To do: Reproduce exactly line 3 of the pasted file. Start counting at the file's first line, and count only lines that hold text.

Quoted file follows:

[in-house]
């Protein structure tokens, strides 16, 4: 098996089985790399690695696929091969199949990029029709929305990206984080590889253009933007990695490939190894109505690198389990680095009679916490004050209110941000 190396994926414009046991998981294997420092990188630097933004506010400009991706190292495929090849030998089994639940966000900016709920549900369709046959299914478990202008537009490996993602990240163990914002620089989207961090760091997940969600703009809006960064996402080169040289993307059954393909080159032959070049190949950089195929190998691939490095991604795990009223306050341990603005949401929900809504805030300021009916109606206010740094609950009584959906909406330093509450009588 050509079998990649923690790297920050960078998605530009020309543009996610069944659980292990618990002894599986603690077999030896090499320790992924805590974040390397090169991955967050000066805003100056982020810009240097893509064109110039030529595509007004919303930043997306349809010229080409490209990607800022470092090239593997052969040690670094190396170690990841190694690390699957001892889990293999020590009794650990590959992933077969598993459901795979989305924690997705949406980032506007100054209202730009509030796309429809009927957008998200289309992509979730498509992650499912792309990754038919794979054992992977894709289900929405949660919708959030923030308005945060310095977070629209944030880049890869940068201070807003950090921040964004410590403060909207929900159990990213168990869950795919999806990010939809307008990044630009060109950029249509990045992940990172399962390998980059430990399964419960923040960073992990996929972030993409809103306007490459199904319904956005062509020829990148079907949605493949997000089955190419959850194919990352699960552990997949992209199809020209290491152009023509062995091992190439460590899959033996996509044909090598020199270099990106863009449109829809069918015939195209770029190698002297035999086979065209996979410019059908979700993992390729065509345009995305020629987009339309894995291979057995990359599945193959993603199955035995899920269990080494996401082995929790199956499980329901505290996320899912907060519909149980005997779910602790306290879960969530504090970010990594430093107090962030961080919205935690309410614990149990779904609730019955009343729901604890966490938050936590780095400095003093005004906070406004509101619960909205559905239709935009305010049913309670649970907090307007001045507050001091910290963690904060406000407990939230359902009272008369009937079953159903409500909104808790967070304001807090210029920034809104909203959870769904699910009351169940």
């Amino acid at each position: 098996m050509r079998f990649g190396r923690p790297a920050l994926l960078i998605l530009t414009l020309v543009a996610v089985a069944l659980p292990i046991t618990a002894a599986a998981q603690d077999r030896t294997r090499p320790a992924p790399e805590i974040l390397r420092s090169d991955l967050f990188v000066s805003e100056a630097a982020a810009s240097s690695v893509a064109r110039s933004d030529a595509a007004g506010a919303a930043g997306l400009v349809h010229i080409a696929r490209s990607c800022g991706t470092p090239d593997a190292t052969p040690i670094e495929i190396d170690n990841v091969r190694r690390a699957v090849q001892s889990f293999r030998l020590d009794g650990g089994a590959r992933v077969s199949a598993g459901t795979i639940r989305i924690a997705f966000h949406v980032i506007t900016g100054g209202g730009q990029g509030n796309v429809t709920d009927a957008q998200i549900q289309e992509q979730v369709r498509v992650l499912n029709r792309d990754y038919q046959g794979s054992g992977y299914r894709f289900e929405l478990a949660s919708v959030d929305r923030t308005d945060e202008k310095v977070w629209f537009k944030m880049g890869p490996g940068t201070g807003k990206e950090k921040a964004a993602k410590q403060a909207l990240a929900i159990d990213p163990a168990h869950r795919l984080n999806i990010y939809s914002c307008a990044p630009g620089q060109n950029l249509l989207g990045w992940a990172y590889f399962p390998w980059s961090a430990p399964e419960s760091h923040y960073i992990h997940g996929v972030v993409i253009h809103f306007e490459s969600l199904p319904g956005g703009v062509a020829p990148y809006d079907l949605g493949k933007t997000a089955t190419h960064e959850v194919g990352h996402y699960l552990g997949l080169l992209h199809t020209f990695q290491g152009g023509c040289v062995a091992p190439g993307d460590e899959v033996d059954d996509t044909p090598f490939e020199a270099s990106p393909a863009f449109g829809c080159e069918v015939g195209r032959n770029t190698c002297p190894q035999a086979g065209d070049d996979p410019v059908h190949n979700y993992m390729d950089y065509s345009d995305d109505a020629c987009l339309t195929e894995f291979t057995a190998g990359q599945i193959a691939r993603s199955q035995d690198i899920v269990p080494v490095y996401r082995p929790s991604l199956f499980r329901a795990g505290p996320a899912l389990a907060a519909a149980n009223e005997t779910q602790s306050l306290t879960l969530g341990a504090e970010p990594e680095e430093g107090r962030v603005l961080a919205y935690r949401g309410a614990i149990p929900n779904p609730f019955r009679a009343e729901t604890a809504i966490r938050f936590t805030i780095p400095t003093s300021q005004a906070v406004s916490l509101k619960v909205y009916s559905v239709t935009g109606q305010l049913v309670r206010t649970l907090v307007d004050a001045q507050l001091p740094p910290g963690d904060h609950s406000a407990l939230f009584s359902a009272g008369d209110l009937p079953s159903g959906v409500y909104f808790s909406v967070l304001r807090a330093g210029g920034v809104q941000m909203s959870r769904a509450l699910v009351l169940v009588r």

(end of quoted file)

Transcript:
């Amino acid at each position: 098996m050509r079998f990649g190396r923690p790297a920050l994926l960078i998605l530009t414009l020309v543009a996610v089985a069944l659980p292990i046991t618990a002894a599986a998981q603690d077999r030896t294997r090499p320790a992924p790399e805590i974040l390397r420092s090169d991955l967050f990188v000066s805003e100056a630097a982020a810009s240097s690695v893509a064109r110039s933004d030529a595509a007004g506010a919303a930043g997306l400009v349809h010229i080409a696929r490209s990607c800022g991706t470092p090239d593997a190292t052969p040690i670094e495929i190396d170690n990841v091969r190694r690390a699957v090849q001892s889990f293999r030998l020590d009794g650990g089994a590959r992933v077969s199949a598993g459901t795979i639940r989305i924690a997705f966000h949406v980032i506007t900016g100054g209202g730009q990029g509030n796309v429809t709920d009927a957008q998200i549900q289309e992509q979730v369709r498509v992650l499912n029709r792309d990754y038919q046959g794979s054992g992977y299914r894709f289900e929405l478990a949660s919708v959030d929305r923030t308005d945060e202008k310095v977070w629209f537009k944030m880049g890869p490996g940068t201070g807003k990206e950090k921040a964004a993602k410590q403060a909207l990240a929900i159990d990213p163990a168990h869950r795919l984080n999806i990010y939809s914002c307008a990044p630009g620089q060109n950029l249509l989207g990045w992940a990172y590889f399962p390998w980059s961090a430990p399964e419960s760091h923040y960073i992990h997940g996929v972030v993409i253009h809103f306007e490459s969600l199904p319904g956005g703009v062509a020829p990148y809006d079907l949605g493949k933007t997000a089955t190419h960064e959850v194919g990352h996402y699960l552990g997949l080169l992209h199809t020209f990695q290491g152009g023509c040289v062995a091992p190439g993307d460590e899959v033996d059954d996509t044909p090598f490939e020199a270099s990106p393909a863009f449109g829809c080159e069918v015939g195209r032959n770029t190698c002297p190894q035999a086979g065209d070049d996979p410019v059908h190949n979700y993992m390729d950089y065509s345009d995305d109505a020629c987009l339309t195929e894995f291979t057995a190998g990359q599945i193959a691939r993603s199955q035995d690198i899920v269990p080494v490095y996401r082995p929790s991604l199956f499980r329901a795990g505290p996320a899912l389990a907060a519909a149980n009223e005997t779910q602790s306050l306290t879960l969530g341990a504090e970010p990594e680095e430093g107090r962030v603005l961080a919205y935690r949401g309410a614990i149990p929900n779904p609730f019955r009679a009343e729901t604890a809504i966490r938050f936590t805030i780095p400095t003093s300021q005004a906070v406004s916490l509101k619960v909205y009916s559905v239709t935009g109606q305010l049913v309670r206010t649970l907090v307007d004050a001045q507050l001091p740094p910290g963690d904060h609950s406000a407990l939230f009584s359902a009272g008369d209110l009937p079953s159903g959906v409500y909104f808790s909406v967070l304001r807090a330093g210029g920034v809104q941000m909203s959870r769904a509450l699910v009351l169940v009588r």